If I’m honest it was a chance to just hang out in this coolest of cool bars in the heart of downtown Lima on a dusty Sunday afternoon. But I was also lucky enough to watch a master at work. Señor Eloy Cuadros Cordoba has worked at the Hotel Maury for more than half a century. The full interview, complete with Señor Cuadros' tips for the perfect Pisco Sour, is here

Señor Eloy Cuadros Cordoba doing what he does best behind the bar at the Maury
photo - el Comercio
fig. 1
It’s a Californian import, Victor Morris, who is widely credited as having invented the original Pisco Sour. He worked in the mines of Cerro de Pasco where he ran a gaming house. The story goes that with no whisky to hand to make whisky sours, he replaced it with Pisco. He later opened the Morris Bar in Lima. But Morris was a consummate gambler. He went bankrupt, had to close the bar, and some of his employees then moved to the Hotel Maury.

The Posada de Pedro Maury existed since the days of independence. General San Martin himself stayed there, as well as Miguel Grau. Later the posada was refurbished and modernized and in 1848 became Lima's first great illustrious hotel - the Hotel Maury.

Today it is a rather prosaic 1954 version of the original. Needless to say it has lost much of its former grandeur, but the bar is still splendid and proclaims to be the birthplace of the Pisco Sour as we know it. 

As Cuadros, the resident, charismatic barman will testify, his clientele is now a mixed bunch of professionals and tourists, although the Maury still sees the odd diplomat or two popping in from the Ministry of Foreign Affairs just up the road.

photo - citiHeartBeat
I had also gone to the Maury because of this story that I found in the Anecdotes. 

Tio Hernan makes it clear that back in the day, the Maury had clout; home to a glittering array of politicians, business men, and the social elite. 

Peru’s devastating loss to Chile in the War of the Pacific (1884), and the country’s ensuing bankruptcy spawned a group of young intellectuals who questioned what had happened, what had gone wrong, and more importantly addressed the issue of what needed to happen now. How was Peru to emerge and develop and move forward?  They are known as la generación de los 900 (900 is short for 1900’s), and they were the emerging thinkers of the new twentieth century.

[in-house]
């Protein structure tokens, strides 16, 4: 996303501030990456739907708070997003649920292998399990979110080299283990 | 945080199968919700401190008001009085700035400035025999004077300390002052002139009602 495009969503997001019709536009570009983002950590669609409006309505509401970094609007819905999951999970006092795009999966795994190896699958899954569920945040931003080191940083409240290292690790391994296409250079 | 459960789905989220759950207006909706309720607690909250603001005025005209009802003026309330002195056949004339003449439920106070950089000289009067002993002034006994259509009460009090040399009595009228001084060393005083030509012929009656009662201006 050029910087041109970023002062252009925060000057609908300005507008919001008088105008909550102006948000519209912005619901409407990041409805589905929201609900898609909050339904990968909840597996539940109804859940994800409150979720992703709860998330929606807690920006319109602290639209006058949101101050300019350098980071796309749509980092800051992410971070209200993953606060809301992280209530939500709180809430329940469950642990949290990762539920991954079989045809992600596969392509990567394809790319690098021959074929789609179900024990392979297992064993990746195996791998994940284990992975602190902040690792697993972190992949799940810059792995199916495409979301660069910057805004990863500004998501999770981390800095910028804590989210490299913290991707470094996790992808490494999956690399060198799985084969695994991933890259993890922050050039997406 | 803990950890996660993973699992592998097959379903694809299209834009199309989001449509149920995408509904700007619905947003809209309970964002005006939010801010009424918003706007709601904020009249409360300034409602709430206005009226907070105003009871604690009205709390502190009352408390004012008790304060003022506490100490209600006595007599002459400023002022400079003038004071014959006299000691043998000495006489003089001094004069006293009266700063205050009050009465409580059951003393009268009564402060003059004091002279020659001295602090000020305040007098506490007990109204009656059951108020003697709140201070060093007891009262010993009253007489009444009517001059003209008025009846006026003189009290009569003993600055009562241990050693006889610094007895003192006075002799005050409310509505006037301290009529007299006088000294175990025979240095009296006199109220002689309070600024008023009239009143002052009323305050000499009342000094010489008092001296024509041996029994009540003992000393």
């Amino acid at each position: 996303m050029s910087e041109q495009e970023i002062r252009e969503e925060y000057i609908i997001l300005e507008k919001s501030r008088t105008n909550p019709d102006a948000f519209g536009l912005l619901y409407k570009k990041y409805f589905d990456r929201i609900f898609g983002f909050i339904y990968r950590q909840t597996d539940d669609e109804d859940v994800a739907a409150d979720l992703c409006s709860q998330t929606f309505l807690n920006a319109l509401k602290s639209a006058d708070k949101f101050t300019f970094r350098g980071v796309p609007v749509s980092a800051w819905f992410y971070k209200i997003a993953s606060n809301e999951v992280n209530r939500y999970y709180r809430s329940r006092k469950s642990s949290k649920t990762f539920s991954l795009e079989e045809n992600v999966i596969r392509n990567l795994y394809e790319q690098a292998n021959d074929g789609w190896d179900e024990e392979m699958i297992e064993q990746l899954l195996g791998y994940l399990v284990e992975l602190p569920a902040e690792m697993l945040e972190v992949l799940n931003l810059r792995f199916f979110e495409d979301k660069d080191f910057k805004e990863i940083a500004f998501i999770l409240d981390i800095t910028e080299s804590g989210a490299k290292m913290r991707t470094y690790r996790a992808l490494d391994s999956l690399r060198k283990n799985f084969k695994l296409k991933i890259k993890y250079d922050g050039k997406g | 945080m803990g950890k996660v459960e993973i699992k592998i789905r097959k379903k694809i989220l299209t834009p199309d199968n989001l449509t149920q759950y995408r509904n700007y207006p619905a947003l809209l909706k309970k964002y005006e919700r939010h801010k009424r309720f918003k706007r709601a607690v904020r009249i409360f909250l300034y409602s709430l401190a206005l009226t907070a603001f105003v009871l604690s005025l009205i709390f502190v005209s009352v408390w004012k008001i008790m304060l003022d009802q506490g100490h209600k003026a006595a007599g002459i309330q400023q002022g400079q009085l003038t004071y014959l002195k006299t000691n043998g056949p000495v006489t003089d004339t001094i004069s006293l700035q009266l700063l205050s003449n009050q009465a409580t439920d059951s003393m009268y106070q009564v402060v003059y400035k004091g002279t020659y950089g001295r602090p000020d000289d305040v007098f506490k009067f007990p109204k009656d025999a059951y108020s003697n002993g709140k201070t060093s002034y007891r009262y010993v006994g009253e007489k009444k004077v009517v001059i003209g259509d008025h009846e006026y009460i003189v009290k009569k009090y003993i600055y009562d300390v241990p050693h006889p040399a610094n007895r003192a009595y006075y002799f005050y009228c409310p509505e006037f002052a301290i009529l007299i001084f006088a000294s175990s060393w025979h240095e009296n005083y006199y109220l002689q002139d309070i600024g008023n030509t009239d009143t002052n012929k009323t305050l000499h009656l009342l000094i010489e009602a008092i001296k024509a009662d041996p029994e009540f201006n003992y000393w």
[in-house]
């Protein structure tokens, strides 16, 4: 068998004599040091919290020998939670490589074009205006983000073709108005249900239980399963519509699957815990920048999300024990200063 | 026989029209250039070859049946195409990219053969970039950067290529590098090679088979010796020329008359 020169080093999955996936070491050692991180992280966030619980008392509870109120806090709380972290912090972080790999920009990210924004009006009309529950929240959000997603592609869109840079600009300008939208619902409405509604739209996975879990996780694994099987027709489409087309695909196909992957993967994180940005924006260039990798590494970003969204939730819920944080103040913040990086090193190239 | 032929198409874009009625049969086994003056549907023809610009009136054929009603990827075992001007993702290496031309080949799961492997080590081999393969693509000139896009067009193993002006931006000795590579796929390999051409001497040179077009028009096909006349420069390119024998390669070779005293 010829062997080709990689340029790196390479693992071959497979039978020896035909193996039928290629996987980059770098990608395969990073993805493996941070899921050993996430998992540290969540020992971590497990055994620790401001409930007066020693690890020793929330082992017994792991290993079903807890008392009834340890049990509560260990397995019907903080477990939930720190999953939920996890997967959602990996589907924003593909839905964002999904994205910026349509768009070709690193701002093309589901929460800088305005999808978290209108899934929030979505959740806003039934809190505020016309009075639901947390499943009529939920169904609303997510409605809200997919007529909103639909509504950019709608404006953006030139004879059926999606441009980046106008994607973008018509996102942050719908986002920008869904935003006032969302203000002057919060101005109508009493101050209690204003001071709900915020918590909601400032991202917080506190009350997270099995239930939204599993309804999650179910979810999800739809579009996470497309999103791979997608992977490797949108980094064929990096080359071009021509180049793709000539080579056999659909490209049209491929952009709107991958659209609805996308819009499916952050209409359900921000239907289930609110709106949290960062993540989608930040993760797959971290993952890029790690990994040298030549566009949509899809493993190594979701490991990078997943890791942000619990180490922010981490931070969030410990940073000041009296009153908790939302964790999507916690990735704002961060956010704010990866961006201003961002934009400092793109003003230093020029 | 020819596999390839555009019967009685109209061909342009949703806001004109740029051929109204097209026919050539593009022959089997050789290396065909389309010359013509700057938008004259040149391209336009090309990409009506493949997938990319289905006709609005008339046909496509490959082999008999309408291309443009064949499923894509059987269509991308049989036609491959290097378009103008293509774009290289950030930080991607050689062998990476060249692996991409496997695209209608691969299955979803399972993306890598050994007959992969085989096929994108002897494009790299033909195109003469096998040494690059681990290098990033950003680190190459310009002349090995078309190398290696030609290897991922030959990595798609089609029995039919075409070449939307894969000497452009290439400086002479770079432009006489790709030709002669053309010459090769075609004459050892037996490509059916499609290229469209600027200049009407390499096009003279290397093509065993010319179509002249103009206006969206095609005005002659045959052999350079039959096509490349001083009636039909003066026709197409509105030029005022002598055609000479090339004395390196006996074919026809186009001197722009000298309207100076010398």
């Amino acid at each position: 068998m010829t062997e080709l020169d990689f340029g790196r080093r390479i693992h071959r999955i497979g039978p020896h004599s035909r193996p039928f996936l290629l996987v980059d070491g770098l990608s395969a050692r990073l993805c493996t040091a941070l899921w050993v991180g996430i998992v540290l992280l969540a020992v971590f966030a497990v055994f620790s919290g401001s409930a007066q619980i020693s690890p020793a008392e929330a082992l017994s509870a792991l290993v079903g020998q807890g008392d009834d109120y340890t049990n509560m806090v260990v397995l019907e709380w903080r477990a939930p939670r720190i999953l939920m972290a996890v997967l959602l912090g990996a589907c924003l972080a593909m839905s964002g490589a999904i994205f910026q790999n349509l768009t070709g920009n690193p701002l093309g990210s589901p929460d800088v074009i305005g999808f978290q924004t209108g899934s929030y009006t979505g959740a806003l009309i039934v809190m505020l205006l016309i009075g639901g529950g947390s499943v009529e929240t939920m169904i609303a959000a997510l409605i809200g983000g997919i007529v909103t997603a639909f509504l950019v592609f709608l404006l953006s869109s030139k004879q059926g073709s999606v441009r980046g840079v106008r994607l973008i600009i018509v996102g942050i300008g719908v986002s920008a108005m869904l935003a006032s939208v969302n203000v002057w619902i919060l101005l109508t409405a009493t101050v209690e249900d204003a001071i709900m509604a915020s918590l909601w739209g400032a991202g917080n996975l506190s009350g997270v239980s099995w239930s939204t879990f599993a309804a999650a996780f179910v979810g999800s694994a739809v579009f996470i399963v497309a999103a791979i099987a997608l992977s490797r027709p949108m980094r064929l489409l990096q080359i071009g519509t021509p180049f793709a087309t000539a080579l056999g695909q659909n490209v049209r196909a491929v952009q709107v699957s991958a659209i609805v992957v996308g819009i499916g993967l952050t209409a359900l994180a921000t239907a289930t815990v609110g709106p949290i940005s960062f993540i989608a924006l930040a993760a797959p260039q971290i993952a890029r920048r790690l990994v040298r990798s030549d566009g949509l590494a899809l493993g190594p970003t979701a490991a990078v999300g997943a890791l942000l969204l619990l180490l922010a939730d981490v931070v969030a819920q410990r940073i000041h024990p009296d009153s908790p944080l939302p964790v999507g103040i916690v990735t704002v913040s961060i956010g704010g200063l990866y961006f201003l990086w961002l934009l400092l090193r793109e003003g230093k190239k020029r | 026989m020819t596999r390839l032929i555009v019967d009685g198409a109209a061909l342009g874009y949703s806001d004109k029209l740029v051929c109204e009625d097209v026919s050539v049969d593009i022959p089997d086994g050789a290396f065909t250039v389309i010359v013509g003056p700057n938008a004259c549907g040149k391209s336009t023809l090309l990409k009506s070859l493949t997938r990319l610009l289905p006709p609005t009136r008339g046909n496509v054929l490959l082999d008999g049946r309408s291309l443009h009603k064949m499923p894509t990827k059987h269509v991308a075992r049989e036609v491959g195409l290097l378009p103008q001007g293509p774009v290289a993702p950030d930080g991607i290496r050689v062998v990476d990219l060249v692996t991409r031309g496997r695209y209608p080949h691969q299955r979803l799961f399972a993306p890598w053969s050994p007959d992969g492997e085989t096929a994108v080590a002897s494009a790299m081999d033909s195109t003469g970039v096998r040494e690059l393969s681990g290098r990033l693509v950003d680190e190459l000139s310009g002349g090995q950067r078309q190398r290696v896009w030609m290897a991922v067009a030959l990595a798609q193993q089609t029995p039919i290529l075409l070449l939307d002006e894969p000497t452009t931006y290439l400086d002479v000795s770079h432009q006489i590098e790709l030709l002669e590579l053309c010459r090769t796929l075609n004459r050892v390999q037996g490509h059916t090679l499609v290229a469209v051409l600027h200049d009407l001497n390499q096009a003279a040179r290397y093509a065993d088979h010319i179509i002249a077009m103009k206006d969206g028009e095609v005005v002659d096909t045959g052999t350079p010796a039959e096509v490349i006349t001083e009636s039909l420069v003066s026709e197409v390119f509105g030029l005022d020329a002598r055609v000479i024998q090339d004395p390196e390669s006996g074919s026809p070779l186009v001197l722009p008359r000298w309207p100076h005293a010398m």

Victor Andrés Belaunde, Raul Porras Barrenechea, José de la Rivera Agüero, Francisco Garcia Calderón -the journalist, writer and diplomat who Hernan describes here returning to Peru after his postings abroad. These are all names that resonate in Peru still today.

They all gathered at the Maury and they were, as Hernan points out here, all white.

Banquet at the Maury
In which Tello appears on the radar of Lima's society elite

If all the anecdotes from the Hotel Maury could be compiled, we would have a fascinating record of the many subtle nuances of our nation's story. So many of the men, in so many diverse fields, who helped trace the route of our country's history have passed through those doors

On this occasion, none other than, the famous Peruvian philosopher and writer, Francisco Garcia Calderón had just arrived in Lima from Paris, and his friends wanted to organize a banquet in his honour. Naturally it would be in one of the city’s most luxurious and prestigious locales … the Maury.